There was a time in America when if you wanted coffee, you had to roast it yourself.
The now-ubiquitous brown coffee bean used to ship to general stores green, with housewives usually roasting at home with a frying pan or — if she was lucky — a crank-turned home roasting system. With the advent of high-volume roasting companies in the mid-1800s and ever-improving freshness-sealed packaging, consumers no longer have to worry about roasting (or grinding for that matter) their coffee before brewing it.
Recently, the micro-roasting movement has brought roasting back into the home. For many coffee-lovers, home roasting is a way to ensure the freshest coffee in a rural areas, in the vast suburban Starbucks Sahara, or even just as a cheaper alternative to pricey high-end coffee mail-order services.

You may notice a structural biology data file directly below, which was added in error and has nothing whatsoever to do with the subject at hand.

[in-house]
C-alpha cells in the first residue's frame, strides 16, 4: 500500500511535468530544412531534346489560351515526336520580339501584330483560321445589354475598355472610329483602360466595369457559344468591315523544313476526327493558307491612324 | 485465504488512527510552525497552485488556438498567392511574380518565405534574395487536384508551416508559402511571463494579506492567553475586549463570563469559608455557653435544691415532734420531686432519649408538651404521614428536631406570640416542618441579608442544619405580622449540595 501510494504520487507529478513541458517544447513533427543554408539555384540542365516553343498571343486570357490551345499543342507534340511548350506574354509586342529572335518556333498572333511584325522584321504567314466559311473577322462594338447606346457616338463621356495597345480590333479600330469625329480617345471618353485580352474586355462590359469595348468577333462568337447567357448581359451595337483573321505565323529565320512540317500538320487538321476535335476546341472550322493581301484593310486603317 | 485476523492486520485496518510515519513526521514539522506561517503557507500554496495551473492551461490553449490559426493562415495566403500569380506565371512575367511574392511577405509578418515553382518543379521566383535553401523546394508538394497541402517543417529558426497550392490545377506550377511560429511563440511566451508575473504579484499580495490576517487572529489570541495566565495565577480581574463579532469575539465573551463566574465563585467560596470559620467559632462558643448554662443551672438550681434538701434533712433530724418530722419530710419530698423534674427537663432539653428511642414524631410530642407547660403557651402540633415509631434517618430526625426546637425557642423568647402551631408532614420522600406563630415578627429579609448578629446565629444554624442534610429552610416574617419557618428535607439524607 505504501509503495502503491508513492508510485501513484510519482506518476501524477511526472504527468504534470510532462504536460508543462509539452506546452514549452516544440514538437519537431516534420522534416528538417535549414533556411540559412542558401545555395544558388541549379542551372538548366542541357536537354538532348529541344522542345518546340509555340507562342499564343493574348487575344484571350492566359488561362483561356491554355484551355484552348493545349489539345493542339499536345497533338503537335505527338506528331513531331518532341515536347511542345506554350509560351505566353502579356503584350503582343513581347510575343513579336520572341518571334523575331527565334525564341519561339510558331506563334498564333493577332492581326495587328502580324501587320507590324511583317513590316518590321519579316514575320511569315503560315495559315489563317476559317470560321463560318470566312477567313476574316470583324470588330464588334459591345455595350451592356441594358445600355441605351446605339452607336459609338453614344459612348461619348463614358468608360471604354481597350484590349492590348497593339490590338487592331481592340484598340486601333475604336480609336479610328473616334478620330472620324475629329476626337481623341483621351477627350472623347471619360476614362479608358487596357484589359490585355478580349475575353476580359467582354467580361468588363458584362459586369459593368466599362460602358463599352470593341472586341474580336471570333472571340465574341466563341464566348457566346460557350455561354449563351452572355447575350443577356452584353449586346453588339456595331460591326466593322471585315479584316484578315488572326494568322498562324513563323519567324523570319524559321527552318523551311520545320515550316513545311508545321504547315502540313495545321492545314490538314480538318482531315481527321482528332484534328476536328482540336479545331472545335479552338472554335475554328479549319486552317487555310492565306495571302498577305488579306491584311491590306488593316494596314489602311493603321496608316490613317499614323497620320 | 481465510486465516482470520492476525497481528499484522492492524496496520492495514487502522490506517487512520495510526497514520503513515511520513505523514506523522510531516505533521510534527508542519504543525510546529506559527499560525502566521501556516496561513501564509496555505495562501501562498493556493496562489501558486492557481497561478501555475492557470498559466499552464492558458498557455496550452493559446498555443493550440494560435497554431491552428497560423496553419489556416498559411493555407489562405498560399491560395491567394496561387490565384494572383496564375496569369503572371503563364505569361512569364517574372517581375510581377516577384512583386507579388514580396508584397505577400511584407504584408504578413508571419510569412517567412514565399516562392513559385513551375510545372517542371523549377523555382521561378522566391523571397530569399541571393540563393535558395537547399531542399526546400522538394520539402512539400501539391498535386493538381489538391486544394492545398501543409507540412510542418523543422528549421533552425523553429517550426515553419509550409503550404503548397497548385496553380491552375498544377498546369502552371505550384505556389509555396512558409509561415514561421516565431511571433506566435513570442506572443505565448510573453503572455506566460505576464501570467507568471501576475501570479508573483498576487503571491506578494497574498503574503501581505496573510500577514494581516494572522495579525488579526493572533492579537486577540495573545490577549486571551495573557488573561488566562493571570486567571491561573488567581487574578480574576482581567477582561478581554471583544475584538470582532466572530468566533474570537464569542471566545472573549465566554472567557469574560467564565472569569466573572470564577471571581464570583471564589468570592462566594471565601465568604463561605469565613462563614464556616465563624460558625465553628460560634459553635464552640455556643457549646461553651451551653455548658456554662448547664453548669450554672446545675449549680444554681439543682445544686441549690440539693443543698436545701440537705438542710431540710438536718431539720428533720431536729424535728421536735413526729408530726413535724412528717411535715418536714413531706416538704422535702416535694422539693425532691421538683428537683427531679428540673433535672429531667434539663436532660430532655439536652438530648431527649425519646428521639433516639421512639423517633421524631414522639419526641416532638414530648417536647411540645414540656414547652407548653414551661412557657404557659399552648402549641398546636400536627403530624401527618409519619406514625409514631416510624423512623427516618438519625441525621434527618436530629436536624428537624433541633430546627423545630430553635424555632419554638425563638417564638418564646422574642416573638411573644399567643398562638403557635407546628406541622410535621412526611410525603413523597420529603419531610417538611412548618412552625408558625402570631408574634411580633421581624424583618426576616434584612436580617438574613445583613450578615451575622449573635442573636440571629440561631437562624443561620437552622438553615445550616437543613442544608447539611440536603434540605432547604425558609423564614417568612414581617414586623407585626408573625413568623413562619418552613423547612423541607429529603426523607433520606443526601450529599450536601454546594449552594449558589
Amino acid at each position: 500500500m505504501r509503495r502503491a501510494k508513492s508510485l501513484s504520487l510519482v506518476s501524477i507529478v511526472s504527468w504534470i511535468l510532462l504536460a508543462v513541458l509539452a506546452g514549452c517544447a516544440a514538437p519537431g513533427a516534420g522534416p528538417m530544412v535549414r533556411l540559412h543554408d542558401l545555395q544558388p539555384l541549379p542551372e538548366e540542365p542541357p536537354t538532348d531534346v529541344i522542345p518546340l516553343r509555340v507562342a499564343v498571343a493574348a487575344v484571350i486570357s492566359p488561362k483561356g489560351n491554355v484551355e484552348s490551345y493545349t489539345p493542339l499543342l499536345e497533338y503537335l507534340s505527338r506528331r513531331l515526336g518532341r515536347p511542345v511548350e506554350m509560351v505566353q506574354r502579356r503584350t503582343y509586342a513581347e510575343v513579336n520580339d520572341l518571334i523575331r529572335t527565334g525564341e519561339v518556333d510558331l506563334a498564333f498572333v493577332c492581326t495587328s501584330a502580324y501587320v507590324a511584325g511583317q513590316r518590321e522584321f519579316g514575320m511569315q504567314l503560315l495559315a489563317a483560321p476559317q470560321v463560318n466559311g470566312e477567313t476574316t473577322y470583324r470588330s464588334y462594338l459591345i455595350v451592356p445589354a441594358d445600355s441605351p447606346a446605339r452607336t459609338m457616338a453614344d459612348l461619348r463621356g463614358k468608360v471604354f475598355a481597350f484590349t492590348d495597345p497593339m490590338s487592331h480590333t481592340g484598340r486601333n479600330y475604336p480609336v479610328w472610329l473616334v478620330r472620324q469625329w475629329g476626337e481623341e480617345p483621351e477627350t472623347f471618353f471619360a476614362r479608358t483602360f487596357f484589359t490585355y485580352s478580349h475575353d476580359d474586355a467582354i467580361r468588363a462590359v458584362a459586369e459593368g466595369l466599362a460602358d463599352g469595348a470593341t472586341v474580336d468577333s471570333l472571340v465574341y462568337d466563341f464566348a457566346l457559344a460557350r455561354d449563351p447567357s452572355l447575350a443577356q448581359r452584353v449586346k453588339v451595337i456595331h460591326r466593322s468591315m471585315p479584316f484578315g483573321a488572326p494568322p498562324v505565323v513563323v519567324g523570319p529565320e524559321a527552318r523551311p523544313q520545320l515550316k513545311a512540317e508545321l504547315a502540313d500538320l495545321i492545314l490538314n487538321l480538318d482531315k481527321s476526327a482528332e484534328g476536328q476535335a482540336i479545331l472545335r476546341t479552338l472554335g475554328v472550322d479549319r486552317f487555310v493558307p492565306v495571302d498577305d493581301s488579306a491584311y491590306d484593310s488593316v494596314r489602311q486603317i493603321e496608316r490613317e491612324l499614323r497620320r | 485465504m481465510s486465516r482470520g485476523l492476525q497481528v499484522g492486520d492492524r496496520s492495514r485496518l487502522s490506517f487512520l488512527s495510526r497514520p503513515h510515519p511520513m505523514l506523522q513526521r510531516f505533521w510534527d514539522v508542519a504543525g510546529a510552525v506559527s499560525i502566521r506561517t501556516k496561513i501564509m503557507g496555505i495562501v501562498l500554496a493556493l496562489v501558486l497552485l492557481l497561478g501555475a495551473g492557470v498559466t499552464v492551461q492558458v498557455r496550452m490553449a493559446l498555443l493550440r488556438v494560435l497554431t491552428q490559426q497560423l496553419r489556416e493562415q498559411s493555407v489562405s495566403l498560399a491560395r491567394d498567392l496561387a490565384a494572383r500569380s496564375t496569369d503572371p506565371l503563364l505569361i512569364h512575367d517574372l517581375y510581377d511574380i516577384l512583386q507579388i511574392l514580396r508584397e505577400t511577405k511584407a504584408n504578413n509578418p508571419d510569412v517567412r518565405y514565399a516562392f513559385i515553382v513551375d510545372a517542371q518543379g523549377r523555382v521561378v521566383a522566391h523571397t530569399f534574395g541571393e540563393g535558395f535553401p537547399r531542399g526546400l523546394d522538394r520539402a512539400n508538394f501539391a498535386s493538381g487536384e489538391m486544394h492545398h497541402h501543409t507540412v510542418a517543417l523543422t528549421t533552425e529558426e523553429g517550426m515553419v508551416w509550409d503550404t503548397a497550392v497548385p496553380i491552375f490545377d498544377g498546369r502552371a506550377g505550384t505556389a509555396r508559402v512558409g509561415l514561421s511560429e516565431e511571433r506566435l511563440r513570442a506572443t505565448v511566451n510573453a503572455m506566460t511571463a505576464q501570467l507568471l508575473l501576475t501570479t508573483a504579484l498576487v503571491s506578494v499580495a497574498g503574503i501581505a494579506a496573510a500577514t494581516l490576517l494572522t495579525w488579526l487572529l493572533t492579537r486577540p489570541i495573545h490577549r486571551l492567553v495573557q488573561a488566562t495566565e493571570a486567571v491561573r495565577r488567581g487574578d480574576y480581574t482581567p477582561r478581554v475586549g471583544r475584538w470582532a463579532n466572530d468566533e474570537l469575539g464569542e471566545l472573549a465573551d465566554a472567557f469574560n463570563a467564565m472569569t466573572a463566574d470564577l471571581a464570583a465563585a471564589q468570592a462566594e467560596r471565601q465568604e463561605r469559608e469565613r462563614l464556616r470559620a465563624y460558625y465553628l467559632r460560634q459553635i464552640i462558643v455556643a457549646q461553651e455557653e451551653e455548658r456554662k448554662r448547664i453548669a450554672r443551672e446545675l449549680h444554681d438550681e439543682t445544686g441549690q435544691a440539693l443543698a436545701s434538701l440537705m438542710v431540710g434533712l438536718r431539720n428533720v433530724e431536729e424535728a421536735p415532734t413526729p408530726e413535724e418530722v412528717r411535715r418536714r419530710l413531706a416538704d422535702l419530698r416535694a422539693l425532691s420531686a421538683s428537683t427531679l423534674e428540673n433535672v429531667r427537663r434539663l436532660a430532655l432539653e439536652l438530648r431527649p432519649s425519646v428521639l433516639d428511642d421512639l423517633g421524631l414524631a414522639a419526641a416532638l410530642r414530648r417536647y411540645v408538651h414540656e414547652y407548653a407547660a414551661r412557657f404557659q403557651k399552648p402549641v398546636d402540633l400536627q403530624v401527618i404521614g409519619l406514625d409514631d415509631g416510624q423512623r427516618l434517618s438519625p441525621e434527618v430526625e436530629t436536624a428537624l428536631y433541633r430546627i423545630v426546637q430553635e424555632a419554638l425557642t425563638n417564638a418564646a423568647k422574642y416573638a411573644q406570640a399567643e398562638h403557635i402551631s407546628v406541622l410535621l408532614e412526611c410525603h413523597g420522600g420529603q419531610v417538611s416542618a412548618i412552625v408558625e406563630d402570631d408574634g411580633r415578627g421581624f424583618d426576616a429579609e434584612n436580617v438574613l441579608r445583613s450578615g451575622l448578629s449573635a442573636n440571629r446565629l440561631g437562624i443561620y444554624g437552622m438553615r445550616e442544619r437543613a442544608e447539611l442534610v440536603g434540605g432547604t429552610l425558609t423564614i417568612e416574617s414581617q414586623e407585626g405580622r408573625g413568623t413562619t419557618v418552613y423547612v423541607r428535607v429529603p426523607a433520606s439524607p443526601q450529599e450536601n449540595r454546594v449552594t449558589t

We tested six different home roasting methods. First, I tried four commercial options: the Nesco Professional, aFresh Roast SR500, the Behmor 1600, and a Hottop. I also tried two DIY methods: a cast iron pan on a gas stovetop, and Whirley Pop popcorn maker I modified to work as a coffee roaster — a popular hack I found on the web. I did two or three test roasts on each machine with some green beans I grabbed from the show floor at this year's Specialty Coffee Association of America (SCAA) expo. Then, for the final run, I roasted some high-quality beans given to us by the fine folks at Sweet Maria's, a Bay-area coffee supplier.